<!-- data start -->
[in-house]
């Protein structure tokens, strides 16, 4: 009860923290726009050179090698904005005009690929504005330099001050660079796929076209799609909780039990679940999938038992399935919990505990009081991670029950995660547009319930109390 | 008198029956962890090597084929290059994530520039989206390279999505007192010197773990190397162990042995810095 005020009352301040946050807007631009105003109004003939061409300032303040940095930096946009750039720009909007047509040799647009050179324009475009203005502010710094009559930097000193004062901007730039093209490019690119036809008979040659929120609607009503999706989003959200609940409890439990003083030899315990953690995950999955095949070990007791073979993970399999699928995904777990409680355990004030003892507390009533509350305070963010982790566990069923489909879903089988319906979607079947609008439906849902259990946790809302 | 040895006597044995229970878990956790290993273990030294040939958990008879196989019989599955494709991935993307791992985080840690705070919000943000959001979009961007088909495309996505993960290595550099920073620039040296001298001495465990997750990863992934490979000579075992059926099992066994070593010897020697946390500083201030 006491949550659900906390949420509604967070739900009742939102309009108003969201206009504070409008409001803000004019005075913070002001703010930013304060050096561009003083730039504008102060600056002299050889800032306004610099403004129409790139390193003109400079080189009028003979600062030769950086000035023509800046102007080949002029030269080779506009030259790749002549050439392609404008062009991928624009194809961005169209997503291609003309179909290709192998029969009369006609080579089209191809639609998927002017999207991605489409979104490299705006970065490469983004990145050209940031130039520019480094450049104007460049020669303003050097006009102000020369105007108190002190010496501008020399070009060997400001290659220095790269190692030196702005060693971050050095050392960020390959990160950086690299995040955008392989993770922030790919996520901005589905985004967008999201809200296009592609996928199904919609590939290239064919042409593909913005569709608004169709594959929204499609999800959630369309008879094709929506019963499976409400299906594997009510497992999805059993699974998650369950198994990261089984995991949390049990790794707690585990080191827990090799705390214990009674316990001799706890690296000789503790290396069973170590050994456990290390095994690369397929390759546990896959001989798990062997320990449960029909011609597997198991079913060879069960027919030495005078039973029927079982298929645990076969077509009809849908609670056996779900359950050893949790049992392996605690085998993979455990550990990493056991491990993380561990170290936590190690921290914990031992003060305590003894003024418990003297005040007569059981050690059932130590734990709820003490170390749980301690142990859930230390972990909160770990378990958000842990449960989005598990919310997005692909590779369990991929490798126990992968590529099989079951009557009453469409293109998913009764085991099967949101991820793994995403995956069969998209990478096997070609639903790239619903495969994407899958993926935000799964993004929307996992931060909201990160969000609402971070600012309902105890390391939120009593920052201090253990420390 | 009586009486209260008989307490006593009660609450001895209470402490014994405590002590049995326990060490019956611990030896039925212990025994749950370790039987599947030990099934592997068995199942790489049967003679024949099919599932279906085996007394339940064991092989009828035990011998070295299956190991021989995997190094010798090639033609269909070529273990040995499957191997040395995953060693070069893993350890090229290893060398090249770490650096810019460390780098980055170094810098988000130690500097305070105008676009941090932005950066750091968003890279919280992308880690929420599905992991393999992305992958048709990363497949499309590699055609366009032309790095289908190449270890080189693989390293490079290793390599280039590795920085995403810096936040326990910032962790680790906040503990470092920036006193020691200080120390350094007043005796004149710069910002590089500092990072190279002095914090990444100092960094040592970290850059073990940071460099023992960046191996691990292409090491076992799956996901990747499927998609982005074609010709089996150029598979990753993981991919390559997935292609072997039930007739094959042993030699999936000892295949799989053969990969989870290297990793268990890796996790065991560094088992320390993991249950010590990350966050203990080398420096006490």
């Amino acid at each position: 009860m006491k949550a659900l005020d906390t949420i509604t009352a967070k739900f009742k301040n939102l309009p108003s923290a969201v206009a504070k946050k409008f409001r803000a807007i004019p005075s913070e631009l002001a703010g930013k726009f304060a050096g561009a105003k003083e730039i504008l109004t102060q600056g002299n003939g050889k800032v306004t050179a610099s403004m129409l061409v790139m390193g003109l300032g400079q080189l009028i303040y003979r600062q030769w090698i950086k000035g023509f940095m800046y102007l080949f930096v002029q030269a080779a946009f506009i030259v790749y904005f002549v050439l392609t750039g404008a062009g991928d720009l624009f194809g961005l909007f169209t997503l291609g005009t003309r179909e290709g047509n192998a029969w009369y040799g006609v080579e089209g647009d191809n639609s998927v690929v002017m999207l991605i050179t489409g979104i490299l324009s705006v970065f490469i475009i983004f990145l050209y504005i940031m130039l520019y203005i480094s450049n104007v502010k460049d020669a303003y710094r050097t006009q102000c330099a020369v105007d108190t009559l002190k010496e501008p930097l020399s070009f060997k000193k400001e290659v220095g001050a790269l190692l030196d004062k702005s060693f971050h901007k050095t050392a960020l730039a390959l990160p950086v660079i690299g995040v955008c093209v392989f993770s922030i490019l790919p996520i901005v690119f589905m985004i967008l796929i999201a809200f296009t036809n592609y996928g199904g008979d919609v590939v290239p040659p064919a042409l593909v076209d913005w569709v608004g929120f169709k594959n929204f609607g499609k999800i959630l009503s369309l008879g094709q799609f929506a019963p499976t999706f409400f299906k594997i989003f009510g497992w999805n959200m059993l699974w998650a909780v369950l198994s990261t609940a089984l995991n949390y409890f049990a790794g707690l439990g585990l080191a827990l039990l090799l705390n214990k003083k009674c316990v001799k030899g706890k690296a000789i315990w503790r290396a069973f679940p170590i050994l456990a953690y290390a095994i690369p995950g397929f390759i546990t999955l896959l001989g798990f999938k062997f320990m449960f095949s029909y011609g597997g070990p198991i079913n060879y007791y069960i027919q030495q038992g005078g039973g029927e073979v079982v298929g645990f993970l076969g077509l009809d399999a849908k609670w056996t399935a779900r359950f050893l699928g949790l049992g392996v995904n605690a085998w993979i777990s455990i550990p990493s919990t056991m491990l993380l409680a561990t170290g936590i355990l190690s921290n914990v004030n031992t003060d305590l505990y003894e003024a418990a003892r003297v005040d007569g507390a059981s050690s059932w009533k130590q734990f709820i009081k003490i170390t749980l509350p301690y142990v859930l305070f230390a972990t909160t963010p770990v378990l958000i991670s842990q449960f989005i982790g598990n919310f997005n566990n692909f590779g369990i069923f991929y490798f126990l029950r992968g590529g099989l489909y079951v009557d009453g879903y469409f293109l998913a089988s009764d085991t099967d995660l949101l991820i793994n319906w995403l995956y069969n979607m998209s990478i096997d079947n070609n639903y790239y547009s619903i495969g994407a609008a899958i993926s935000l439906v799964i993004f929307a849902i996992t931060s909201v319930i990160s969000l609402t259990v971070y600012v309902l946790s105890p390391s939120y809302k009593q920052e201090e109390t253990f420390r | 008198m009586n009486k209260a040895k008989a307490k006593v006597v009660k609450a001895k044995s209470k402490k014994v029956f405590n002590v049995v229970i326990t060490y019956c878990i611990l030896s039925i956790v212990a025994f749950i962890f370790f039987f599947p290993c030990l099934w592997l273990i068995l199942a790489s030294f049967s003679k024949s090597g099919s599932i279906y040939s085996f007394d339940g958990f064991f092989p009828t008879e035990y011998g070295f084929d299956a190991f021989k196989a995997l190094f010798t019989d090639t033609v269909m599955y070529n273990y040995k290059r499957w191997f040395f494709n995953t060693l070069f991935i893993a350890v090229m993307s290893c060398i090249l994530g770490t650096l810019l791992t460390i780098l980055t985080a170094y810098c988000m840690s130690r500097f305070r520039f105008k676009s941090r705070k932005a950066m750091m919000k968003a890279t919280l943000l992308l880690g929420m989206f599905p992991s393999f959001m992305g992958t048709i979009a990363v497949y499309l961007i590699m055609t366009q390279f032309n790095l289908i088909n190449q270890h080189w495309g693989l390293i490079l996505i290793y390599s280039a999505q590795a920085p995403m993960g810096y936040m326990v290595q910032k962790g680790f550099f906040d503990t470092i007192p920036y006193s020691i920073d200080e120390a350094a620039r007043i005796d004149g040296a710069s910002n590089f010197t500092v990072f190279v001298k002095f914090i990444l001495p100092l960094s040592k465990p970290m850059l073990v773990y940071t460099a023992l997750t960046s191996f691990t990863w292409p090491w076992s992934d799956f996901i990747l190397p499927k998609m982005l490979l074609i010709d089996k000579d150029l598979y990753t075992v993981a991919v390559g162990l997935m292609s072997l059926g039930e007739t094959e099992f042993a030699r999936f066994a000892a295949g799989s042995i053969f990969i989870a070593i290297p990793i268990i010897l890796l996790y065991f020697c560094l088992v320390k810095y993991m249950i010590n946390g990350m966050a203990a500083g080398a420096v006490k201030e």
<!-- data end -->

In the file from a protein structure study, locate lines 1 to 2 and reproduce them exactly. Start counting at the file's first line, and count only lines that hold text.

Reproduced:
[in-house]
């Protein structure tokens, strides 16, 4: 009860923290726009050179090698904005005009690929504005330099001050660079796929076209799609909780039990679940999938038992399935919990505990009081991670029950995660547009319930109390 | 008198029956962890090597084929290059994530520039989206390279999505007192010197773990190397162990042995810095 005020009352301040946050807007631009105003109004003939061409300032303040940095930096946009750039720009909007047509040799647009050179324009475009203005502010710094009559930097000193004062901007730039093209490019690119036809008979040659929120609607009503999706989003959200609940409890439990003083030899315990953690995950999955095949070990007791073979993970399999699928995904777990409680355990004030003892507390009533509350305070963010982790566990069923489909879903089988319906979607079947609008439906849902259990946790809302 | 040895006597044995229970878990956790290993273990030294040939958990008879196989019989599955494709991935993307791992985080840690705070919000943000959001979009961007088909495309996505993960290595550099920073620039040296001298001495465990997750990863992934490979000579075992059926099992066994070593010897020697946390500083201030 006491949550659900906390949420509604967070739900009742939102309009108003969201206009504070409008409001803000004019005075913070002001703010930013304060050096561009003083730039504008102060600056002299050889800032306004610099403004129409790139390193003109400079080189009028003979600062030769950086000035023509800046102007080949002029030269080779506009030259790749002549050439392609404008062009991928624009194809961005169209997503291609003309179909290709192998029969009369006609080579089209191809639609998927002017999207991605489409979104490299705006970065490469983004990145050209940031130039520019480094450049104007460049020669303003050097006009102000020369105007108190002190010496501008020399070009060997400001290659220095790269190692030196702005060693971050050095050392960020390959990160950086690299995040955008392989993770922030790919996520901005589905985004967008999201809200296009592609996928199904919609590939290239064919042409593909913005569709608004169709594959929204499609999800959630369309008879094709929506019963499976409400299906594997009510497992999805059993699974998650369950198994990261089984995991949390049990790794707690585990080191827990090799705390214990009674316990001799706890690296000789503790290396069973170590050994456990290390095994690369397929390759546990896959001989798990062997320990449960029909011609597997198991079913060879069960027919030495005078039973029927079982298929645990076969077509009809849908609670056996779900359950050893949790049992392996605690085998993979455990550990990493056991491990993380561990170290936590190690921290914990031992003060305590003894003024418990003297005040007569059981050690059932130590734990709820003490170390749980301690142990859930230390972990909160770990378990958000842990449960989005598990919310997005692909590779369990991929490798126990992968590529099989079951009557009453469409293109998913009764085991099967949101991820793994995403995956069969998209990478096997070609639903790239619903495969994407899958993926935000799964993004929307996992931060909201990160969000609402971070600012309902105890390391939120009593920052201090253990420390 | 009586009486209260008989307490006593009660609450001895209470402490014994405590002590049995326990060490019956611990030896039925212990025994749950370790039987599947030990099934592997068995199942790489049967003679024949099919599932279906085996007394339940064991092989009828035990011998070295299956190991021989995997190094010798090639033609269909070529273990040995499957191997040395995953060693070069893993350890090229290893060398090249770490650096810019460390780098980055170094810098988000130690500097305070105008676009941090932005950066750091968003890279919280992308880690929420599905992991393999992305992958048709990363497949499309590699055609366009032309790095289908190449270890080189693989390293490079290793390599280039590795920085995403810096936040326990910032962790680790906040503990470092920036006193020691200080120390350094007043005796004149710069910002590089500092990072190279002095914090990444100092960094040592970290850059073990940071460099023992960046191996691990292409090491076992799956996901990747499927998609982005074609010709089996150029598979990753993981991919390559997935292609072997039930007739094959042993030699999936000892295949799989053969990969989870290297990793268990890796996790065991560094088992320390993991249950010590990350966050203990080398420096006490």